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A revolution rattling the world of organ music

Doug Marshall tuned and adjusted as he listened to the digital organ in St. Matthew's Episcopal Church in Wheeling, W.Va.JARED WICKERHAM FOR THE BOSTON GLOBE

Doug Marshall tuned and adjusted as he listened to the digital organ in St. Matthew’s Episcopal Church in Wheeling, W.Va.
JARED WICKERHAM FOR THE BOSTON GLOBE

The passionate and proudly obscure world of organ building is torn over a revolutionary digital organ created by a Needham company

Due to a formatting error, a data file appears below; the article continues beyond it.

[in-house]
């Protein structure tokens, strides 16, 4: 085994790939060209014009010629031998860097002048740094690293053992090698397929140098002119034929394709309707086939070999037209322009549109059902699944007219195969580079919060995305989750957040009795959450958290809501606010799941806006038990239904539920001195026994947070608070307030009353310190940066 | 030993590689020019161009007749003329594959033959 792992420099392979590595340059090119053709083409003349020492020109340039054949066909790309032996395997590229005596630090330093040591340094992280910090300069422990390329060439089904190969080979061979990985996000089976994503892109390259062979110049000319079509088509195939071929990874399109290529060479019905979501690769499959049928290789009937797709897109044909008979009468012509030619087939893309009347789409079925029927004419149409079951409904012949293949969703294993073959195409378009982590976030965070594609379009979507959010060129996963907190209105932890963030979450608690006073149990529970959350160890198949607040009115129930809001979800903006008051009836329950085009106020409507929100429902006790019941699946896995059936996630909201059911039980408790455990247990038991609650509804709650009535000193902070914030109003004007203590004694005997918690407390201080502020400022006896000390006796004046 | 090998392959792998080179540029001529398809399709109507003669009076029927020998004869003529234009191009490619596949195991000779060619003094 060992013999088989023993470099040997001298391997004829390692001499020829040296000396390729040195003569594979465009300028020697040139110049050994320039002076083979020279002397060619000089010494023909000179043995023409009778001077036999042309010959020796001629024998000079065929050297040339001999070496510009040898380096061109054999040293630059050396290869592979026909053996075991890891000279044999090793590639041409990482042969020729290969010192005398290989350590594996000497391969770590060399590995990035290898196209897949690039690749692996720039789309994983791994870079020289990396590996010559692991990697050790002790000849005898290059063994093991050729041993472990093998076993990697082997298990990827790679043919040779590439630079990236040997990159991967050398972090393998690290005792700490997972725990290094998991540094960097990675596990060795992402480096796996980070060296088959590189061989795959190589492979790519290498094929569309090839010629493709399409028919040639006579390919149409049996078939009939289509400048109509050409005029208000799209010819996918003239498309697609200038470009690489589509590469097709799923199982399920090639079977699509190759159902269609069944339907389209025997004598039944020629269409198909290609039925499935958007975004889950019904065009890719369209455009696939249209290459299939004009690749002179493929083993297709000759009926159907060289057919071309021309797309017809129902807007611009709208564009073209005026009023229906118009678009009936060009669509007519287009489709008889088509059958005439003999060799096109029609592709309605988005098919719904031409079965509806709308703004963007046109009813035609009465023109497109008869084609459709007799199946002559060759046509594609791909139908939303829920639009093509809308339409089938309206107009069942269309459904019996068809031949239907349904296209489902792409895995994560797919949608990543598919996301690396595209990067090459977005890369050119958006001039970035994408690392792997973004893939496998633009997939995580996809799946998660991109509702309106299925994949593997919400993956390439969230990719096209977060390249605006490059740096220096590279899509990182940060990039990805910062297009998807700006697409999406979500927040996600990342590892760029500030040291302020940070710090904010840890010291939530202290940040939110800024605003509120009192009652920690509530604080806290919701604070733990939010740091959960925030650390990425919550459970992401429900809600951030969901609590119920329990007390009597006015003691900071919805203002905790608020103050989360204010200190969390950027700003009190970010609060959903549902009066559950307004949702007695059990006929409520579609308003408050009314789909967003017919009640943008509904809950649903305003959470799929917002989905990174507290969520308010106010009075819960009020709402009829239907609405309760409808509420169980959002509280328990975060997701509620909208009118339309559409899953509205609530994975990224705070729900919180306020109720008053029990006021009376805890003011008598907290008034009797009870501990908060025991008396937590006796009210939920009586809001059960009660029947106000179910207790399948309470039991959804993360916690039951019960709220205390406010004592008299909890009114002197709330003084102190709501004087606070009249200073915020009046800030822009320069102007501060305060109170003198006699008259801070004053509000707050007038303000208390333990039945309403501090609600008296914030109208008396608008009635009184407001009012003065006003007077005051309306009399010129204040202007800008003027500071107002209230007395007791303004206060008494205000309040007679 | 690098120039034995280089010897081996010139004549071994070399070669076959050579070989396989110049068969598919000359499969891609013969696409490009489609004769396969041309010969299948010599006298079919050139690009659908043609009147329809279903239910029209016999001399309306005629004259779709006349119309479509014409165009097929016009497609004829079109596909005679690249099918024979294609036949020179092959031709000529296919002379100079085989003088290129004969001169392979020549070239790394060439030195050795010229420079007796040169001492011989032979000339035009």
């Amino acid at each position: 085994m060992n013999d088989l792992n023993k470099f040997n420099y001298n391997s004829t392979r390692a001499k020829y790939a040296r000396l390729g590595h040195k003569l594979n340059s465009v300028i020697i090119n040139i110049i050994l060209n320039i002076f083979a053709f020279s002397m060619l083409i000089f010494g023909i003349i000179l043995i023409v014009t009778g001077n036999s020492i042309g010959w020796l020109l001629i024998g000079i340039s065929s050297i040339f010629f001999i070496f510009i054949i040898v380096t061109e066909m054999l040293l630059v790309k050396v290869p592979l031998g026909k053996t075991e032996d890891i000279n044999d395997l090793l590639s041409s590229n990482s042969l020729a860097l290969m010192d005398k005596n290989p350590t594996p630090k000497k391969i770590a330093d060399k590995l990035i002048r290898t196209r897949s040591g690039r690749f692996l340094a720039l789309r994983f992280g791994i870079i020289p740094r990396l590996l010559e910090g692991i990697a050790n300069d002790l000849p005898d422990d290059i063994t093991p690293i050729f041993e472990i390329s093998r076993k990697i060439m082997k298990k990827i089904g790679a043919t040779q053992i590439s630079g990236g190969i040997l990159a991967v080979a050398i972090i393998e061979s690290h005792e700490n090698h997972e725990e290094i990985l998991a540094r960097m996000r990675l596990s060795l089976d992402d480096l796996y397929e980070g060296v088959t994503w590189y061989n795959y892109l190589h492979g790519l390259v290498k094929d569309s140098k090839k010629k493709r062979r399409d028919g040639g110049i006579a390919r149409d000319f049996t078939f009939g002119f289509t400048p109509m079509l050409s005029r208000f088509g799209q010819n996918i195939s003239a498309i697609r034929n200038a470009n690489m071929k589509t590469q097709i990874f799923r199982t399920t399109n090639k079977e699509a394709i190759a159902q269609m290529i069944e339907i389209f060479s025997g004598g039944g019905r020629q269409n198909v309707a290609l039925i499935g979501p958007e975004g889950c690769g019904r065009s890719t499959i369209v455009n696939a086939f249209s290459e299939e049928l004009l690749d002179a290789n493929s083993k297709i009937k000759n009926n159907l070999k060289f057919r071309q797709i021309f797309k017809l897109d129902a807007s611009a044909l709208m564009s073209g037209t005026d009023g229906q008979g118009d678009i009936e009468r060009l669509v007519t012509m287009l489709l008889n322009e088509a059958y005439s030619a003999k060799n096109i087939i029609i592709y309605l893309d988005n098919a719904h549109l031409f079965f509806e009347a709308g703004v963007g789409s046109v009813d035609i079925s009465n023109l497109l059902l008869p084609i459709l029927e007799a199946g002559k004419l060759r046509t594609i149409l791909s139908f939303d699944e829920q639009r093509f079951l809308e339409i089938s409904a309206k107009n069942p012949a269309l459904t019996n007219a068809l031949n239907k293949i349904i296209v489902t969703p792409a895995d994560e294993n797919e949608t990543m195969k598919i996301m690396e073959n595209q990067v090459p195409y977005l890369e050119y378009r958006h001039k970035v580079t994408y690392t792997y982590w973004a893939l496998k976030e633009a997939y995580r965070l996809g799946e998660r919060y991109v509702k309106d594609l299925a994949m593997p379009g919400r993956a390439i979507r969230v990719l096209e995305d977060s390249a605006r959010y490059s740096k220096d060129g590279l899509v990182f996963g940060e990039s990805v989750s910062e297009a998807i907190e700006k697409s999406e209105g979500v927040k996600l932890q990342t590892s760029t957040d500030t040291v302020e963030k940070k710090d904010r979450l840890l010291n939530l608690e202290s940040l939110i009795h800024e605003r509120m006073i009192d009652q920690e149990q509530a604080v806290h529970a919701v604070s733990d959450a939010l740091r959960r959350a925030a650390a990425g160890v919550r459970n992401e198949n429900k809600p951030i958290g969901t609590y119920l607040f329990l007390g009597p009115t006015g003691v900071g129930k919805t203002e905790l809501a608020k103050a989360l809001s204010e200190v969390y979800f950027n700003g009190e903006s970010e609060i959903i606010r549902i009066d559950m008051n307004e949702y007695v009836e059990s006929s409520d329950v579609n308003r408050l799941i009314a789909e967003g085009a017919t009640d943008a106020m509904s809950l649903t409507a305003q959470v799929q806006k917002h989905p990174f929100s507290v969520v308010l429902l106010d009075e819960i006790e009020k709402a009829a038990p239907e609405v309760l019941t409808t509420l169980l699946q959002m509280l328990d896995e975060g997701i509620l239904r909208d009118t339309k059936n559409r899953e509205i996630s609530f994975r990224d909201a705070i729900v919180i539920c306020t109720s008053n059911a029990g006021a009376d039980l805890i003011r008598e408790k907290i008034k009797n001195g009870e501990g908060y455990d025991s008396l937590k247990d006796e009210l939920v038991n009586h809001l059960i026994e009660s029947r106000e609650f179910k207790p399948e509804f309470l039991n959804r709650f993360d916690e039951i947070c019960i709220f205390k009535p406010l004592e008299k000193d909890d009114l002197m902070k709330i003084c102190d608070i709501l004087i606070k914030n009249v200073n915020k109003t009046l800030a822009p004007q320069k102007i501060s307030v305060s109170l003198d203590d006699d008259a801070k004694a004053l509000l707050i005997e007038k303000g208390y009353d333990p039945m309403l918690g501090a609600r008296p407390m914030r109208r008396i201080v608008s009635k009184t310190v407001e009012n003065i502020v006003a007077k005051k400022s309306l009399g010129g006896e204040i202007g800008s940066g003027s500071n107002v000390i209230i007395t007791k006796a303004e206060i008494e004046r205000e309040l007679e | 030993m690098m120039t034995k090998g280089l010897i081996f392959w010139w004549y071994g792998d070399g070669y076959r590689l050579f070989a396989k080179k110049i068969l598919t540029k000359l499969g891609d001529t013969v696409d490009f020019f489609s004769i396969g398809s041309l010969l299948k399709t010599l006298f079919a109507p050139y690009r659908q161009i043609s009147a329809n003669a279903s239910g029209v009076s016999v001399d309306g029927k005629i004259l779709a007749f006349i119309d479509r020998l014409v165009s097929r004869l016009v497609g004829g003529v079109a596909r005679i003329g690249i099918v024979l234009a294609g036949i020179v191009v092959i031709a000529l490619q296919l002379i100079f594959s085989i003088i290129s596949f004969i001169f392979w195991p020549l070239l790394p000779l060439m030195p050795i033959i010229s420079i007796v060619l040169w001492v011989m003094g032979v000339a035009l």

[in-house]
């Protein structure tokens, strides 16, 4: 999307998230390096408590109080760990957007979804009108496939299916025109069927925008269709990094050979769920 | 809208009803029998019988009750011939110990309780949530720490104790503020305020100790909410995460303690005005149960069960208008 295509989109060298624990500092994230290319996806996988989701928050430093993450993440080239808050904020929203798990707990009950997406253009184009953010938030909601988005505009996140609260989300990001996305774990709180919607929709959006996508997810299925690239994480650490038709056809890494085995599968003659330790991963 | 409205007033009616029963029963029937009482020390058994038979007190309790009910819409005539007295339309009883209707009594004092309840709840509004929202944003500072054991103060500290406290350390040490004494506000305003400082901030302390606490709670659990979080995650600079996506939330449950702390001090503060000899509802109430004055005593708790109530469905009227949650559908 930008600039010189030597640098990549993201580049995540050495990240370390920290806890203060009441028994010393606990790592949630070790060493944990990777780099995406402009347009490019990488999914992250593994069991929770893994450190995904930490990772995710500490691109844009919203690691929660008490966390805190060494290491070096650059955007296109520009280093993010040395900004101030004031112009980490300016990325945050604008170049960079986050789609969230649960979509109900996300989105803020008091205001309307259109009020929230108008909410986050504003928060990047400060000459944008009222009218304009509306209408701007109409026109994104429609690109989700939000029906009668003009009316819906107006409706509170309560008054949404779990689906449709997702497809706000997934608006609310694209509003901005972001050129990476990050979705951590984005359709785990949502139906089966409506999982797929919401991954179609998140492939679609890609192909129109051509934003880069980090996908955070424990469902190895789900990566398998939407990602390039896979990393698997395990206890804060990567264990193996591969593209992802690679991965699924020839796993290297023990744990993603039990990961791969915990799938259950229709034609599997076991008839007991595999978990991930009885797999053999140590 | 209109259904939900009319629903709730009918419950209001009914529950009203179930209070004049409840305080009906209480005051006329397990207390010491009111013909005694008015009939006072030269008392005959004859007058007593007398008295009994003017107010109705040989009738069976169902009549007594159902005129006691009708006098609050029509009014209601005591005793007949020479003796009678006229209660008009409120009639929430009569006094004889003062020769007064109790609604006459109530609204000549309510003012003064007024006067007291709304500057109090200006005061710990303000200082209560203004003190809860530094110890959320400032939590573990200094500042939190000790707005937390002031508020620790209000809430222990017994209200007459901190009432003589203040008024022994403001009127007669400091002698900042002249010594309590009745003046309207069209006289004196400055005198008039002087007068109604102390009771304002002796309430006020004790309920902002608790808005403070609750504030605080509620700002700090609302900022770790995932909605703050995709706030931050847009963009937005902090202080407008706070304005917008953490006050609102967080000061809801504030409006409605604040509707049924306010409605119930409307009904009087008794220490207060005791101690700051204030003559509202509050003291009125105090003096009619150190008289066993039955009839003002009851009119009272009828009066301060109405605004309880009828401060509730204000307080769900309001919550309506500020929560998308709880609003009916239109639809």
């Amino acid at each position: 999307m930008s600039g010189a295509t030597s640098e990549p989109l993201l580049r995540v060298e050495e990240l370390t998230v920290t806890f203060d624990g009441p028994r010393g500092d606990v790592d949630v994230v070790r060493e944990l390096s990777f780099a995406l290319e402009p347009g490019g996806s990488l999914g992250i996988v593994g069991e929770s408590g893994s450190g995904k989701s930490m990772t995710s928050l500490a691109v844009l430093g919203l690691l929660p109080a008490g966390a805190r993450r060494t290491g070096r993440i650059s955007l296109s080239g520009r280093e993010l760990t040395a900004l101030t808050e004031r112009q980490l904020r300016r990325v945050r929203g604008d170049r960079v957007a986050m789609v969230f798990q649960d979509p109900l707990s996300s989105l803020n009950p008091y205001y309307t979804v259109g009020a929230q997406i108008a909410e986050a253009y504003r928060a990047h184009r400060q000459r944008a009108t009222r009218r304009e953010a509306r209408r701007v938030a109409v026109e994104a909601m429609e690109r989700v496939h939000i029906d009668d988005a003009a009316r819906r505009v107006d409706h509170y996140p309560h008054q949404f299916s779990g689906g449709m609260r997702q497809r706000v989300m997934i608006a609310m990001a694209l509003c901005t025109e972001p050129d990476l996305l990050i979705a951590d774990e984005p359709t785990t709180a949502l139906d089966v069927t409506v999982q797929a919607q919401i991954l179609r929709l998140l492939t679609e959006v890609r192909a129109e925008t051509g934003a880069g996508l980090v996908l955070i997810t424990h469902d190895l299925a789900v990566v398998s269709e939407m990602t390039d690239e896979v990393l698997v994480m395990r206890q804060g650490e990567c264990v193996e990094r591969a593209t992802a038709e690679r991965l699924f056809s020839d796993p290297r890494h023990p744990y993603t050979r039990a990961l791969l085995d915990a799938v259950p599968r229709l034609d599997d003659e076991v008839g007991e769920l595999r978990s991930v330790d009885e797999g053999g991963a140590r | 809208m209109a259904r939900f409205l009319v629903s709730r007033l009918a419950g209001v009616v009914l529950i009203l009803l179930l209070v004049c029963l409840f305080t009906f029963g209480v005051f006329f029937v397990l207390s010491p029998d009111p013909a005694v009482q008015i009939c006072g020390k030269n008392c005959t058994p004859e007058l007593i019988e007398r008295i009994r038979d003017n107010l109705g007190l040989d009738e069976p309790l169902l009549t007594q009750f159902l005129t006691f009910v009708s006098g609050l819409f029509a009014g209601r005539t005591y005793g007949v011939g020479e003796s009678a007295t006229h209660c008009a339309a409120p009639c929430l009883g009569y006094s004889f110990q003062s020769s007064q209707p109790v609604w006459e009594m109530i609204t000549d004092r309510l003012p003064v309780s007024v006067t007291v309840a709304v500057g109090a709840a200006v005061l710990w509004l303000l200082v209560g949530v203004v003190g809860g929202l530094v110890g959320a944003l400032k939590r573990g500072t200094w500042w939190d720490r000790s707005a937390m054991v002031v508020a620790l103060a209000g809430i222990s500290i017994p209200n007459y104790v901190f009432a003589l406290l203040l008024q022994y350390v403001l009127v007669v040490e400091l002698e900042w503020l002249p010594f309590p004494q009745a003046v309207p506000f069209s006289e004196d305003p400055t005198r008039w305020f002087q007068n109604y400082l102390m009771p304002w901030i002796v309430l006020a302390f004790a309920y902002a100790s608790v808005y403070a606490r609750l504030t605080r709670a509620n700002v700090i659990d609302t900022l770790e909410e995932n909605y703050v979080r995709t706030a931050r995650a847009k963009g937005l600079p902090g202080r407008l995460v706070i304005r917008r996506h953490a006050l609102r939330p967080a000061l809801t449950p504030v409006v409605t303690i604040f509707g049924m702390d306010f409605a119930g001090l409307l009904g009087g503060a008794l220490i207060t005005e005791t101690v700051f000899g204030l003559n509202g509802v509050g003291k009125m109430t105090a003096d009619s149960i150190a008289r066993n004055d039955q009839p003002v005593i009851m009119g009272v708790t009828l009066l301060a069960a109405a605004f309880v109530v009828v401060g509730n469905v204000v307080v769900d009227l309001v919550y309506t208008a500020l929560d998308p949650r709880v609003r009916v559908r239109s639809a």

WHEELING, W.V. — Doug Marshall wasn’t thrilled with what he heard.

Seated at a makeshift desk at St. Matthew’s Episcopal Church, the organ maker ascended the keys of a plastic keyboard he’d propped on a pew to his side. A laptop glowed before him. But the real object of his attention stood by the altar: Opus 10, his newly minted digital organ with four keyboards, a gleaming shell of burnished wood, and the full sonic force, filigree, and thunder of 9,000 pipes — all without a pipe to be found. Full story.

Malcolm Gay (The Boston Globe) / October 3, 2015

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